(7) It will be a moot point, whether the order was executable or nullity but with the consent of the learned counsel for the parties and in the peculiar facts of the case, I am deciding the question whether the appellant had complied with the order dated 21st December 1973.
(8) It will be noticed that the appellant had examined in court OW-1, Shi Sunil Kumar Vadera of his banker Punjab & Sind Bank, Kailash Colony. New Delhi. He also examined OW-2 Sh. T.L. Kapur, Clerk in the Post Office, Kailash Colony, OW-3 Shri R.C. Srivastava, Clerk State Bank of India, Hauz Khas, OW-4 Shri Hardit Singh, Manager, Punjab & Sind Bank, Kailash Colony Market, New Delhi besides also examined himself as OW-5.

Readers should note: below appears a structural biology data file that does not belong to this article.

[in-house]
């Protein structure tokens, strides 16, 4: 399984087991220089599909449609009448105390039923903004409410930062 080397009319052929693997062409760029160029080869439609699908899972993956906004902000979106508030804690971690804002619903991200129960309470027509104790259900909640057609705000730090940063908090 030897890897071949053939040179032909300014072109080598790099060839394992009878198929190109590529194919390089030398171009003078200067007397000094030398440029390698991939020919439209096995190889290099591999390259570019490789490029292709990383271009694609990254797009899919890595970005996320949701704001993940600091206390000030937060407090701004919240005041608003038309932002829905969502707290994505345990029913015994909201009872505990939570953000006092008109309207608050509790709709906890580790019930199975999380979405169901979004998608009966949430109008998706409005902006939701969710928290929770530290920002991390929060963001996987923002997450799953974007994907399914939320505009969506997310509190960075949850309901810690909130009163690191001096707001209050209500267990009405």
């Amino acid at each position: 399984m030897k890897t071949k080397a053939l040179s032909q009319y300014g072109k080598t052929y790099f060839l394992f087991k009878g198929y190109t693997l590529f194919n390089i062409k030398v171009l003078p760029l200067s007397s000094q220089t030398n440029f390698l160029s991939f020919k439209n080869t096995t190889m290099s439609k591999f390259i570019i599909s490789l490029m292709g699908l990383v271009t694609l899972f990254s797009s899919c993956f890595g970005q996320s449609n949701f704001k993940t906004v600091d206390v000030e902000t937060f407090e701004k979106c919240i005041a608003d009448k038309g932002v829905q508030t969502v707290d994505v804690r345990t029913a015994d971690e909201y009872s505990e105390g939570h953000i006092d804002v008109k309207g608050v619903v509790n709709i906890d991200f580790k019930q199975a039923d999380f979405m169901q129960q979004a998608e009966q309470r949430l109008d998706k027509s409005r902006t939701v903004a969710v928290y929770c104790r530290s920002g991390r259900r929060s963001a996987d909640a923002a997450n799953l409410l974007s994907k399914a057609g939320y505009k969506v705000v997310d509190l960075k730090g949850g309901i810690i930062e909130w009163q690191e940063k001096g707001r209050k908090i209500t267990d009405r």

(9) The landlord-respondent examined Sh. S.L. Jethi DHW-1 and Sh. Ishwar Chandra Dhawan DHW-2.